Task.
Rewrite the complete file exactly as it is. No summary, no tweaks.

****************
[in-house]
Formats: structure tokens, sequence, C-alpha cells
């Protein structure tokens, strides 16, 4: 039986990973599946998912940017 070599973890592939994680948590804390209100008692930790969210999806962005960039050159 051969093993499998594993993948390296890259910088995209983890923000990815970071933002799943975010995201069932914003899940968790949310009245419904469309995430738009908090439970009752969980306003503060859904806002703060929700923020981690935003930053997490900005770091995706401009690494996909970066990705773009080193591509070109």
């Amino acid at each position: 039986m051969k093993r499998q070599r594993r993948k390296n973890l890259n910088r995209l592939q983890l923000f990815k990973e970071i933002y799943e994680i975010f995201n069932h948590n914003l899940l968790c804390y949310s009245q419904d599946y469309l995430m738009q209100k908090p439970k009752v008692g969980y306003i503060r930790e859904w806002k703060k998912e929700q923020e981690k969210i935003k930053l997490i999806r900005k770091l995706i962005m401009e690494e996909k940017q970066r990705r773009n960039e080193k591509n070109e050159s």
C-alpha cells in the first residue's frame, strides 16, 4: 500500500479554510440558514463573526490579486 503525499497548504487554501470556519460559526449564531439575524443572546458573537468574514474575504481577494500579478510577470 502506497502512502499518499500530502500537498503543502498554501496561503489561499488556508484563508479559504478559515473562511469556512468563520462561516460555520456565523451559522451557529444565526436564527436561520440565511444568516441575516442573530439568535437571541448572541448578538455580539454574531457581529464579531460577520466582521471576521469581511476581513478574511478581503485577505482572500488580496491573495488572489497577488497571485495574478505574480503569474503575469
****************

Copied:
[in-house]
Formats: structure tokens, sequence, C-alpha cells
């Protein structure tokens, strides 16, 4: 039986990973599946998912940017 070599973890592939994680948590804390209100008692930790969210999806962005960039050159 051969093993499998594993993948390296890259910088995209983890923000990815970071933002799943975010995201069932914003899940968790949310009245419904469309995430738009908090439970009752969980306003503060859904806002703060929700923020981690935003930053997490900005770091995706401009690494996909970066990705773009080193591509070109």
């Amino acid at each position: 039986m051969k093993r499998q070599r594993r993948k390296n973890l890259n910088r995209l592939q983890l923000f990815k990973e970071i933002y799943e994680i975010f995201n069932h948590n914003l899940l968790c804390y949310s009245q419904d599946y469309l995430m738009q209100k908090p439970k009752v008692g969980y306003i503060r930790e859904w806002k703060k998912e929700q923020e981690k969210i935003k930053l997490i999806r900005k770091l995706i962005m401009e690494e996909k940017q970066r990705r773009n960039e080193k591509n070109e050159s």
C-alpha cells in the first residue's frame, strides 16, 4: 500500500479554510440558514463573526490579486 503525499497548504487554501470556519460559526449564531439575524443572546458573537468574514474575504481577494500579478510577470 502506497502512502499518499500530502500537498503543502498554501496561503489561499488556508484563508479559504478559515473562511469556512468563520462561516460555520456565523451559522451557529444565526436564527436561520440565511444568516441575516442573530439568535437571541448572541448578538455580539454574531457581529464579531460577520466582521471576521469581511476581513478574511478581503485577505482572500488580496491573495488572489497577488497571485495574478505574480503569474503575469